Acute inflammation induces hyporetinemia and modifies the plasma and tissue response to vitamin A supplementation in marginally vitamin A- deficient rats

Francisco J. Rosales, A. Catharine Ross

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Abstract

Plasma retinol is reduced during numerous infections, and inflammation alters the hepatic synthesis of retinol-binding protein (RBP). In this study, we have investigated the effects of endotoxin-induced inflammation on vitamin A (VA) supplementation in a rat model of marginal VA deficiency. Marginally VA-deficient rats received an intraperitoneal dose of lipopolysaccharide (LPS, n = 14) or saline (n = 10); 6 h later, six LPS + VA and six saline + VA rats received 7.1 μmol VA orally. Twenty-four hours after endotoxin administration, rats with inflammation (LPS) had lower plasma retinol, RBP, and hepatic RBP than saline rats (37, 31 and 44%, respectively, P < 0.05). Inflammation did not affect VA concentrations in liver and perirenal adipose tissue, although kidney VA was reduced relative to saline rats. However, urinary VA was not detected. Eighteen hours after VA supplementation, inflammation reduced the plasma unesterified retinol response (P < 0.05) in LPS + VA relative to saline - VA rats, although total VA increased as a result of the presence of retinyl esters in LPS + VA rats. Hepatic esterified retinol concentration was reduced (P < 0.01) in LPS + VA compared with saline + VA rats; however, hepatic unesterified retinol did not differ. Renal total retinol increased in VA-supplemented rats, but urinary retinol excretion, when observed, was low, independently of inflammation. These findings indicate that inflammation-induced hyporetinemia does not necessarily imply a loss of VA, but rather represents a redistribution of tissue VA brought about by a reduced hepatic synthesis of RBP. Practical implications from these collective results are to recommend the determination of both unesterified and esterified retinol to fully assess the plasma response to VA supplementation and to caution the use of VA assessment methodologies that depend on the hepatic synthesis of RBP during acute inflammation.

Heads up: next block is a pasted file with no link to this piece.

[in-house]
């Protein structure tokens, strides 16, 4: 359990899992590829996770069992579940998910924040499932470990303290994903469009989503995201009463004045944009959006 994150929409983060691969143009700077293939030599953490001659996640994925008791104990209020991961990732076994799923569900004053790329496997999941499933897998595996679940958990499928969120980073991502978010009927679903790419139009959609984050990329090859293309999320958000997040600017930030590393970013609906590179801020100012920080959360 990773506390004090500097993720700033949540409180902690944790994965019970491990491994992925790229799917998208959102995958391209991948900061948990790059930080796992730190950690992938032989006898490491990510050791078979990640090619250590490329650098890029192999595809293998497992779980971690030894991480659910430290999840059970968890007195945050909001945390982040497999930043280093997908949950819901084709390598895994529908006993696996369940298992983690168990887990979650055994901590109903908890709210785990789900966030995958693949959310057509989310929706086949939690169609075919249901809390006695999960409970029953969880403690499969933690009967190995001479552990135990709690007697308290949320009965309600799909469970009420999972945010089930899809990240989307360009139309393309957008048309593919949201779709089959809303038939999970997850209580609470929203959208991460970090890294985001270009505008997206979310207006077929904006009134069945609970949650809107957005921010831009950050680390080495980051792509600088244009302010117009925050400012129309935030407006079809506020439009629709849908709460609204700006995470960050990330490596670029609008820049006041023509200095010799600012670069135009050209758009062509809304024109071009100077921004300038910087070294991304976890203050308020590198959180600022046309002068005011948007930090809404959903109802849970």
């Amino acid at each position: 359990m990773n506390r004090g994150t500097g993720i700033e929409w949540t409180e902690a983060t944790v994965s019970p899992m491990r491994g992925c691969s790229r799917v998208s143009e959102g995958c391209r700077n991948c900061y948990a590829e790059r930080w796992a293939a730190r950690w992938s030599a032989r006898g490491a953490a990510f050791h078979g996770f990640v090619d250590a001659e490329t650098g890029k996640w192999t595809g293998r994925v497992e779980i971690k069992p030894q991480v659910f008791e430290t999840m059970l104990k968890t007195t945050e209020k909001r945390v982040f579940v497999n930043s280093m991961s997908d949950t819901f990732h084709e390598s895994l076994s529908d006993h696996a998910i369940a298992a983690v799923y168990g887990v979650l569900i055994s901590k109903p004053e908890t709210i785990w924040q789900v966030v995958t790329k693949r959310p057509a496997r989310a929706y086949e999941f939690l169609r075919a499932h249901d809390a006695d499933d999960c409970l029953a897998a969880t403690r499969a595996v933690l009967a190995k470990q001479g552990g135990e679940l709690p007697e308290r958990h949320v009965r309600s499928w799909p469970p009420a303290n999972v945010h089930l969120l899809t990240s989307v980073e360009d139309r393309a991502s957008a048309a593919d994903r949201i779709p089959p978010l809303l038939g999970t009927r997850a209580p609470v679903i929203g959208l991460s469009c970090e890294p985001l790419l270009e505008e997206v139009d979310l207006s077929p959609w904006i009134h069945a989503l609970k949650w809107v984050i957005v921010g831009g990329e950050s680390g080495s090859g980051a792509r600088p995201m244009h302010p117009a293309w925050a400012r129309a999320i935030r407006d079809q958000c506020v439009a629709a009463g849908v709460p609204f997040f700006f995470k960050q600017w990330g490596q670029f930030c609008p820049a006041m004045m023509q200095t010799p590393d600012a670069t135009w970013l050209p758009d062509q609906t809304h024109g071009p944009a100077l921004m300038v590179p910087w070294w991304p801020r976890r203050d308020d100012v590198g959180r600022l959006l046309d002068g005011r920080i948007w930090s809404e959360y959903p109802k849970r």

Original languageEnglish (US)
Pages (from-to)960-966